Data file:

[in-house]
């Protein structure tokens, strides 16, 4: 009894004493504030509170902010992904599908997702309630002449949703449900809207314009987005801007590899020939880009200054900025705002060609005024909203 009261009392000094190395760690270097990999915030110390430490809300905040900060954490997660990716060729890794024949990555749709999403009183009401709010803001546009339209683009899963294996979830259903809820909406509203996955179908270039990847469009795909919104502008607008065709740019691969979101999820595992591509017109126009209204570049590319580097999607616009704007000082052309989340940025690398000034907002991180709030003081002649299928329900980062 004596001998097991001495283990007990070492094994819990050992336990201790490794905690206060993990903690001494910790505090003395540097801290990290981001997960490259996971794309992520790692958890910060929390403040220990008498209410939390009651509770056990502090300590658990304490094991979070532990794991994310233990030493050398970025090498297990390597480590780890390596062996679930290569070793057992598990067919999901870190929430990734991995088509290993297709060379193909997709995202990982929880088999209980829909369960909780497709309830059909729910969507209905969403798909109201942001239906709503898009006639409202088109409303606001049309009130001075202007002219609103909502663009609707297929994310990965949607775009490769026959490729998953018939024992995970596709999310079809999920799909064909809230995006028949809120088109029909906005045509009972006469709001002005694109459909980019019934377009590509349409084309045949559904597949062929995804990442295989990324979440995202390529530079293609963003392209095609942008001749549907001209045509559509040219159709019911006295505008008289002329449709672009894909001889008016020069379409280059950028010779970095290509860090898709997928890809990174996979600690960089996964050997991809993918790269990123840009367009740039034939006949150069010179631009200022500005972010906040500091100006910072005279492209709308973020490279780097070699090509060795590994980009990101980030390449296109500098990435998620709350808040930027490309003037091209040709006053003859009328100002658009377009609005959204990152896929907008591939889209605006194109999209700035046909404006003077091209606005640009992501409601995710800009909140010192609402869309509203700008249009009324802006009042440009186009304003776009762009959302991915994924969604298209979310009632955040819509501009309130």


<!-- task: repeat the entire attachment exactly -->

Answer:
[in-house]
């Protein structure tokens, strides 16, 4: 009894004493504030509170902010992904599908997702309630002449949703449900809207314009987005801007590899020939880009200054900025705002060609005024909203 009261009392000094190395760690270097990999915030110390430490809300905040900060954490997660990716060729890794024949990555749709999403009183009401709010803001546009339209683009899963294996979830259903809820909406509203996955179908270039990847469009795909919104502008607008065709740019691969979101999820595992591509017109126009209204570049590319580097999607616009704007000082052309989340940025690398000034907002991180709030003081002649299928329900980062 004596001998097991001495283990007990070492094994819990050992336990201790490794905690206060993990903690001494910790505090003395540097801290990290981001997960490259996971794309992520790692958890910060929390403040220990008498209410939390009651509770056990502090300590658990304490094991979070532990794991994310233990030493050398970025090498297990390597480590780890390596062996679930290569070793057992598990067919999901870190929430990734991995088509290993297709060379193909997709995202990982929880088999209980829909369960909780497709309830059909729910969507209905969403798909109201942001239906709503898009006639409202088109409303606001049309009130001075202007002219609103909502663009609707297929994310990965949607775009490769026959490729998953018939024992995970596709999310079809999920799909064909809230995006028949809120088109029909906005045509009972006469709001002005694109459909980019019934377009590509349409084309045949559904597949062929995804990442295989990324979440995202390529530079293609963003392209095609942008001749549907001209045509559509040219159709019911006295505008008289002329449709672009894909001889008016020069379409280059950028010779970095290509860090898709997928890809990174996979600690960089996964050997991809993918790269990123840009367009740039034939006949150069010179631009200022500005972010906040500091100006910072005279492209709308973020490279780097070699090509060795590994980009990101980030390449296109500098990435998620709350808040930027490309003037091209040709006053003859009328100002658009377009609005959204990152896929907008591939889209605006194109999209700035046909404006003077091209606005640009992501409601995710800009909140010192609402869309509203700008249009009324802006009042440009186009304003776009762009959302991915994924969604298209979310009632955040819509501009309130």